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n. pl. ne·vi (-vī′)
Any of various congenital or acquired lesions of the skin or oral mucosa that are usually pigmented and raised and may include epidermal, connective, vascular, or other types of tissue.

[Latin naevus.]

ne′void′ (-void′) adj.


pl de nevus
References in periodicals archive ?
4) Spitz nevi commonly arise in childhood but may occur at any age.
Frequency of congenital nevi, nevi spili and cafeau-lait spots and their relation to nevus count and skin complexion in 939 children.
These risk factors are multiplicative, such that individuals with more than 100 melanocytic nevi and at least 5 atypical nevi are at close to a 50-fold increased risk for melanoma.
With growing numbers of melanocytic nevi the melanoma risk increases almost linearly.
of the Colorado School of Public Health, University of Colorado, Denver, and colleagues examined the link between tanning and number of nevi.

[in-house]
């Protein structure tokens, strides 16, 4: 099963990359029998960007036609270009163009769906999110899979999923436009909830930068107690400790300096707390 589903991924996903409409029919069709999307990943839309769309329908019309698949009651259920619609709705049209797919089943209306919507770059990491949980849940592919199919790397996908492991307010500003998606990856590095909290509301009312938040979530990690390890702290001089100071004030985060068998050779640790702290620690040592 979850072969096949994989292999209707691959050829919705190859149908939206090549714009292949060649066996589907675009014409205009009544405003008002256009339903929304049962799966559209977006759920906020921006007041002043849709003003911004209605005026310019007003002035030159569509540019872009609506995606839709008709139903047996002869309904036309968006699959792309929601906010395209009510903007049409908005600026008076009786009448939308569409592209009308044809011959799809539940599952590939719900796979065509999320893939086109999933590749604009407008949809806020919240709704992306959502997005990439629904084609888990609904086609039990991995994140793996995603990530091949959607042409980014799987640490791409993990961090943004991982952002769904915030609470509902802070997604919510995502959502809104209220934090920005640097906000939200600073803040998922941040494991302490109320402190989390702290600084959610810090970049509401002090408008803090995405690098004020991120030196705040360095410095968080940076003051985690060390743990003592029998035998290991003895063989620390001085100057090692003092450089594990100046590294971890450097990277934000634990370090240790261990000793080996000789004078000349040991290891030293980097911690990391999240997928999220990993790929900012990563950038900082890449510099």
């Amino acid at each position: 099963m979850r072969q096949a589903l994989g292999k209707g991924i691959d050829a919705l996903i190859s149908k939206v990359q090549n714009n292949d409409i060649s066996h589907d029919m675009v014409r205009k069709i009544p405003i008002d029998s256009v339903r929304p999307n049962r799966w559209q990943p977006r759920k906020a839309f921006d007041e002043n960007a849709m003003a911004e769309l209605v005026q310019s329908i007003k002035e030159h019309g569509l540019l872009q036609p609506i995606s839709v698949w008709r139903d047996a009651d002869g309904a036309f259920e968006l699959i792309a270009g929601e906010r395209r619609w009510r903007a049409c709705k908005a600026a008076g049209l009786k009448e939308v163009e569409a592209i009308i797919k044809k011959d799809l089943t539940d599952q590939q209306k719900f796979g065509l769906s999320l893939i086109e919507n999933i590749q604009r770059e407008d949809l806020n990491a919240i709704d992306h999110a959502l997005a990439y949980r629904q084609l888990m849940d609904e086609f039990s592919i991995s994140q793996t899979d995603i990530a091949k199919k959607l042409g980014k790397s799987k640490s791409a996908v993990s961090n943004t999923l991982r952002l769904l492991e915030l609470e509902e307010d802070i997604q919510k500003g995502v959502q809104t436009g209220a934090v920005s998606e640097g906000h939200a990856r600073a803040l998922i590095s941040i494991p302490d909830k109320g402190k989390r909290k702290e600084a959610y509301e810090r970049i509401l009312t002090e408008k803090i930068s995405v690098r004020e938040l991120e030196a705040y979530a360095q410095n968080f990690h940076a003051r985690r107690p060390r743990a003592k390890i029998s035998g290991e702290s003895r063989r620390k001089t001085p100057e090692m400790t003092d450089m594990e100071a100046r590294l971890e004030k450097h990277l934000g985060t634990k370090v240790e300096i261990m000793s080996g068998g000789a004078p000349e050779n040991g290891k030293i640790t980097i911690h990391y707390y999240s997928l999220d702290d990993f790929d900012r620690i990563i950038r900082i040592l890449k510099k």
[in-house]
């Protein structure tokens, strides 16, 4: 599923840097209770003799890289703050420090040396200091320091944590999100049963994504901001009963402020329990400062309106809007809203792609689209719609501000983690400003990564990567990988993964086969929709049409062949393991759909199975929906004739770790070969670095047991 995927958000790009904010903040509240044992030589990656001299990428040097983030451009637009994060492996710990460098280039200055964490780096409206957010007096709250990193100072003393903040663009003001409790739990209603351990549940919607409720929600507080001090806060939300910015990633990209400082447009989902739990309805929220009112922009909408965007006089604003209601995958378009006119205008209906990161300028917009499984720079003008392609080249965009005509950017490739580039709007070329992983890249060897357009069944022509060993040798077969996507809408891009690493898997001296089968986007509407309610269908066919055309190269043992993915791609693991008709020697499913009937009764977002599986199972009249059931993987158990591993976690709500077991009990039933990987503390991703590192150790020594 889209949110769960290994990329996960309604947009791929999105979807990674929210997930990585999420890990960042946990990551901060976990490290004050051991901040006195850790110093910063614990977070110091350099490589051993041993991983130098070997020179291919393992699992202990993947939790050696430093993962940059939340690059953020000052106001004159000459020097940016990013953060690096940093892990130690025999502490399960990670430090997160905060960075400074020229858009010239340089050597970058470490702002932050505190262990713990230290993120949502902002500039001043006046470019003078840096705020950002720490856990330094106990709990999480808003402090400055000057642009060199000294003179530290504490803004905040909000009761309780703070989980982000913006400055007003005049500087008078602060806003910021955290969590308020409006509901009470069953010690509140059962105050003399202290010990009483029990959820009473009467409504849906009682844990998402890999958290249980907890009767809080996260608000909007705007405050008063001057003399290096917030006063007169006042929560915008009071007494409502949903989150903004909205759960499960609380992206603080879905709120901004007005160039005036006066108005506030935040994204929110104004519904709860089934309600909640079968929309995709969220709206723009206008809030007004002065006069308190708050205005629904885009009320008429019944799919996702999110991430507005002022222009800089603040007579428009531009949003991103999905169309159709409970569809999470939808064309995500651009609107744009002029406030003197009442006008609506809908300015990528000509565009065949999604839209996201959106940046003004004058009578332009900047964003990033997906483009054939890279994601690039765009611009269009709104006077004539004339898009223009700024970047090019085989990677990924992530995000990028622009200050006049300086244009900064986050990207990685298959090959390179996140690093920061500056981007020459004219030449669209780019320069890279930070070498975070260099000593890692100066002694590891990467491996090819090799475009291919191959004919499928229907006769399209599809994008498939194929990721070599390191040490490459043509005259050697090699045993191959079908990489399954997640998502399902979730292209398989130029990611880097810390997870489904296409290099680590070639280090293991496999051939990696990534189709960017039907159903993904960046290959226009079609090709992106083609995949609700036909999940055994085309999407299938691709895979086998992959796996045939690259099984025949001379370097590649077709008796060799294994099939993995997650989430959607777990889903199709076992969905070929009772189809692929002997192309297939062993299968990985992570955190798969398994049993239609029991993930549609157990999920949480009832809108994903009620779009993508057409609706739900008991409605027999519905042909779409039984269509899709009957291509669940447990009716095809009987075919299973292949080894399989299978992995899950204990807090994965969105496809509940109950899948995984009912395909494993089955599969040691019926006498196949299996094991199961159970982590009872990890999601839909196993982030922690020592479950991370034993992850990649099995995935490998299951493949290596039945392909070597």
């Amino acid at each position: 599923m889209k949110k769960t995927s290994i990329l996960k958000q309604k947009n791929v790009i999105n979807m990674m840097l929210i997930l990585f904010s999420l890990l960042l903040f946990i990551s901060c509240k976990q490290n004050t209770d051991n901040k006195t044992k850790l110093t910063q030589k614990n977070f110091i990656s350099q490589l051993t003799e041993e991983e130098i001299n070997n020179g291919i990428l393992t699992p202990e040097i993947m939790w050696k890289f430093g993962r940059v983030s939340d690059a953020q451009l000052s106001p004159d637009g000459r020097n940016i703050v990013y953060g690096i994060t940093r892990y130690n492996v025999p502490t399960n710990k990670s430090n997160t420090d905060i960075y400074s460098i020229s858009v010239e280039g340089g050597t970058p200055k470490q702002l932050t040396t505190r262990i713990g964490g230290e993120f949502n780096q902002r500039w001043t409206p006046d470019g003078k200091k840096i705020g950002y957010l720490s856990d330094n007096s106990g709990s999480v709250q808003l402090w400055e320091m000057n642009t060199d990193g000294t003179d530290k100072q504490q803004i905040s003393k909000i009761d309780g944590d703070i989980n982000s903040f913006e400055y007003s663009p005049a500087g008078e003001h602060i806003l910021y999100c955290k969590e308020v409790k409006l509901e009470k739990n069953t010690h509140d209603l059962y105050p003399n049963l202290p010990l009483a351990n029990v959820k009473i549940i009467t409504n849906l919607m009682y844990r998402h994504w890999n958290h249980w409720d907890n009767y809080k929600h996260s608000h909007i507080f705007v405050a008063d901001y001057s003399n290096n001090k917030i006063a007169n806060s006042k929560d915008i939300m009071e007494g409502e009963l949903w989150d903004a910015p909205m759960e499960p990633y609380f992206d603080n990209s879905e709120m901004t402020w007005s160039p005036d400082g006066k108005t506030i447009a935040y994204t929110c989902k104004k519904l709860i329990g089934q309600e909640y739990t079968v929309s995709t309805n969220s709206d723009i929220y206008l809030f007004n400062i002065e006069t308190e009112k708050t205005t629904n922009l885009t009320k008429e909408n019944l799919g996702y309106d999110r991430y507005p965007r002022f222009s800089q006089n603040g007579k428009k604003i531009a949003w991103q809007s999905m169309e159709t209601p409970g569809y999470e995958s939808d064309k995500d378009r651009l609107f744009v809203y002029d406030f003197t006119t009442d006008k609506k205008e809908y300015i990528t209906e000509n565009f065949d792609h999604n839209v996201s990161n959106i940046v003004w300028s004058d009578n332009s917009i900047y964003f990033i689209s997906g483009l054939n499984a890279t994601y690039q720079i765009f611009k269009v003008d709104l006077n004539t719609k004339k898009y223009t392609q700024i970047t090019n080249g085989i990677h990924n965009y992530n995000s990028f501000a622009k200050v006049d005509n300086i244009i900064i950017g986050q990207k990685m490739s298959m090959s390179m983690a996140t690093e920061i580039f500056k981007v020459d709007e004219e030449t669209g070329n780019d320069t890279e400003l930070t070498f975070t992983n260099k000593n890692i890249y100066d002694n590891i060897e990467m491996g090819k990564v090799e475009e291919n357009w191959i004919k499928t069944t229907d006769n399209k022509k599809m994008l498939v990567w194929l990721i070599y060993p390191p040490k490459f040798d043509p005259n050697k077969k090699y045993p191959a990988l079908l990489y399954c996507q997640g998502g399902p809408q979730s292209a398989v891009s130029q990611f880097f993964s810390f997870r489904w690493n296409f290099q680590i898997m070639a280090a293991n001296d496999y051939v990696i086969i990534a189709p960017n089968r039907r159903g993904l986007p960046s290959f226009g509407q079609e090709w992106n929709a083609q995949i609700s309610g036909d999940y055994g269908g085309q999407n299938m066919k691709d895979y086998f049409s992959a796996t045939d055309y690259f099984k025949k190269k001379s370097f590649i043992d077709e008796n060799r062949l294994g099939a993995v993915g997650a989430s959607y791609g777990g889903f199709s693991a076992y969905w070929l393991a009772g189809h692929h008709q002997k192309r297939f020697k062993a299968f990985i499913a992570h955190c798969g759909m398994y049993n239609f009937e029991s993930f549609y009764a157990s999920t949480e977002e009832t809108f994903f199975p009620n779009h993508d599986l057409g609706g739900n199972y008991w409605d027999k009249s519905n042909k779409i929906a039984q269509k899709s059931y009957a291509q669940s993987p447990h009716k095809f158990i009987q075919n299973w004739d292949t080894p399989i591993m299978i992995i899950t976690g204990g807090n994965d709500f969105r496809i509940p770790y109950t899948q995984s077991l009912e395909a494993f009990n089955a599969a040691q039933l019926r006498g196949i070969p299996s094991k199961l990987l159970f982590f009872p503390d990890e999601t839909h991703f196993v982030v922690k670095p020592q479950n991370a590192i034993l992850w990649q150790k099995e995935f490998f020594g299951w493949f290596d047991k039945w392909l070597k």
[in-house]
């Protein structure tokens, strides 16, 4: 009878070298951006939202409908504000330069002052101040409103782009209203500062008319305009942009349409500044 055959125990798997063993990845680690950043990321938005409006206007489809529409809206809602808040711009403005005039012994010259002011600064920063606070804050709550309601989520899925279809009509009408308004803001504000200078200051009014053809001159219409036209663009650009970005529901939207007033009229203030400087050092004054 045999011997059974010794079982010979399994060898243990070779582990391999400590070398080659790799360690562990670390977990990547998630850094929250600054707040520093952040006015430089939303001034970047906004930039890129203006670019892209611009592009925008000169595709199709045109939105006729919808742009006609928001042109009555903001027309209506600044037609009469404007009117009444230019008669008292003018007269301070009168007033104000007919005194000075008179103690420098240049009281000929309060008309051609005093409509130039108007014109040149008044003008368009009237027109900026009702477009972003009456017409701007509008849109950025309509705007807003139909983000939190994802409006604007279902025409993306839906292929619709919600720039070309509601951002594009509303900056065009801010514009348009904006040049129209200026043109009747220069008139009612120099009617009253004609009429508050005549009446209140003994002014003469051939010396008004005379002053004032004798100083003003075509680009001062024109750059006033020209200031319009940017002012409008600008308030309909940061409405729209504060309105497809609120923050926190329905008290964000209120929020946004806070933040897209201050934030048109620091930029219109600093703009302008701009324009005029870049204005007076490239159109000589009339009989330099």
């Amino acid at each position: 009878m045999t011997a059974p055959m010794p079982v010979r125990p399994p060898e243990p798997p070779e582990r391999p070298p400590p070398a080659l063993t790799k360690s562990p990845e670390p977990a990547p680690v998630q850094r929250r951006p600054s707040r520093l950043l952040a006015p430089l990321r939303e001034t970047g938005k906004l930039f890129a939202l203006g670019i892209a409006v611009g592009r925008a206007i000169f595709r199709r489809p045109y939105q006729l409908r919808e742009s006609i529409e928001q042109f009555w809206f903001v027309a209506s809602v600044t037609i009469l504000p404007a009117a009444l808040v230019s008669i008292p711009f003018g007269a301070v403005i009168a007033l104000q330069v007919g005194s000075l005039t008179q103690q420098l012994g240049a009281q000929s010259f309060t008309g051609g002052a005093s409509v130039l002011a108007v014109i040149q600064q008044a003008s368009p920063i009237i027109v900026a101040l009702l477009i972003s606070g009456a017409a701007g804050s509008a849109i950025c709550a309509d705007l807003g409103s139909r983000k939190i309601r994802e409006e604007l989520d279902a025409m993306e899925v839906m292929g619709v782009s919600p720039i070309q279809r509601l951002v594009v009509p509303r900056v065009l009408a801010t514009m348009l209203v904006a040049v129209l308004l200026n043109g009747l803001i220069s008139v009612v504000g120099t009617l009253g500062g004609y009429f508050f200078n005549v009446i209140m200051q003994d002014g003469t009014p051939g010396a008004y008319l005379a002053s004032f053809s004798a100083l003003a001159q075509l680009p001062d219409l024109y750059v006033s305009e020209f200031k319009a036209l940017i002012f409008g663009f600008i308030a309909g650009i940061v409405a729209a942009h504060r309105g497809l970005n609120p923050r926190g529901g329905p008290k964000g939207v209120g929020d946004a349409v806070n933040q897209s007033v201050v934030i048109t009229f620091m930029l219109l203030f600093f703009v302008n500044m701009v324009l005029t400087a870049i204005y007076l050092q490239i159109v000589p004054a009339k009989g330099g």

While it is commonly accepted that nevi enlarge and change during pregnancy and that new nevi develop, pregnant women "may get a false sense of security and disregard something that may be potentially worrisome and not get evaluated," she noted.
The study showcased significant age- and anatomic site-related differences in the distribution of nevi categorized according to dermoscopic subgroups (Arch Dermatol.
There are many methods of removal of melanocytic nevi including surgical and non-surgical.
Then we considered the possibility of pigmented nevi within the nevus depigmentosus.
Among the benign intraepithelial melanocytic proliferations, conjunctival nevi (CN) are the most common conjunctival neoplasm.
Background and Design: Compared to nevi in other regions, acral melanocytic nevi have special dermoscopic features due to their anatomical localizations.